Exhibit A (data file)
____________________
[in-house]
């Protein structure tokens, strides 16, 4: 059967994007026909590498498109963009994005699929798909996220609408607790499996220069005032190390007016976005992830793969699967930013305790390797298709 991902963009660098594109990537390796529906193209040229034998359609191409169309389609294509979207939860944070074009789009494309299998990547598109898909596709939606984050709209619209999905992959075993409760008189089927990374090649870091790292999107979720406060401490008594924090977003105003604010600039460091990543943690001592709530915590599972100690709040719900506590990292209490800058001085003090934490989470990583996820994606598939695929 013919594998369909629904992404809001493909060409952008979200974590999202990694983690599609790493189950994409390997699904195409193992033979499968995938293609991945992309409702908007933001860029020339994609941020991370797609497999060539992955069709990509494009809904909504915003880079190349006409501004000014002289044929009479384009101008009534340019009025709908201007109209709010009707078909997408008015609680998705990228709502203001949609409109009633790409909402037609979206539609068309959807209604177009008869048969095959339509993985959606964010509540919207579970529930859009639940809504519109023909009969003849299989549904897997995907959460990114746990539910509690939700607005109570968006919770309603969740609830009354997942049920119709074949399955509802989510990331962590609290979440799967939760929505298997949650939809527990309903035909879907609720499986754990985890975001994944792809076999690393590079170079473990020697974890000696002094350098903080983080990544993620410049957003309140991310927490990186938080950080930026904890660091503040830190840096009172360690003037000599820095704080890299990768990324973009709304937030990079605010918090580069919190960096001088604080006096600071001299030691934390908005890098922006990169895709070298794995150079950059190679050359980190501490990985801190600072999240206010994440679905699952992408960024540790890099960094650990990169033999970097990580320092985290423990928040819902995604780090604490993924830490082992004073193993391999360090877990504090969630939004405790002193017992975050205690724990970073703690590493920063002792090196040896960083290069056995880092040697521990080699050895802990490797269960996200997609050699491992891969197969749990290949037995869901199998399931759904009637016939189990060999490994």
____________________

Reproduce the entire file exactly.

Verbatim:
[in-house]
């Protein structure tokens, strides 16, 4: 059967994007026909590498498109963009994005699929798909996220609408607790499996220069005032190390007016976005992830793969699967930013305790390797298709 991902963009660098594109990537390796529906193209040229034998359609191409169309389609294509979207939860944070074009789009494309299998990547598109898909596709939606984050709209619209999905992959075993409760008189089927990374090649870091790292999107979720406060401490008594924090977003105003604010600039460091990543943690001592709530915590599972100690709040719900506590990292209490800058001085003090934490989470990583996820994606598939695929 013919594998369909629904992404809001493909060409952008979200974590999202990694983690599609790493189950994409390997699904195409193992033979499968995938293609991945992309409702908007933001860029020339994609941020991370797609497999060539992955069709990509494009809904909504915003880079190349006409501004000014002289044929009479384009101008009534340019009025709908201007109209709010009707078909997408008015609680998705990228709502203001949609409109009633790409909402037609979206539609068309959807209604177009008869048969095959339509993985959606964010509540919207579970529930859009639940809504519109023909009969003849299989549904897997995907959460990114746990539910509690939700607005109570968006919770309603969740609830009354997942049920119709074949399955509802989510990331962590609290979440799967939760929505298997949650939809527990309903035909879907609720499986754990985890975001994944792809076999690393590079170079473990020697974890000696002094350098903080983080990544993620410049957003309140991310927490990186938080950080930026904890660091503040830190840096009172360690003037000599820095704080890299990768990324973009709304937030990079605010918090580069919190960096001088604080006096600071001299030691934390908005890098922006990169895709070298794995150079950059190679050359980190501490990985801190600072999240206010994440679905699952992408960024540790890099960094650990990169033999970097990580320092985290423990928040819902995604780090604490993924830490082992004073193993391999360090877990504090969630939004405790002193017992975050205690724990970073703690590493920063002792090196040896960083290069056995880092040697521990080699050895802990490797269960996200997609050699491992891969197969749990290949037995869901199998399931759904009637016939189990060999490994």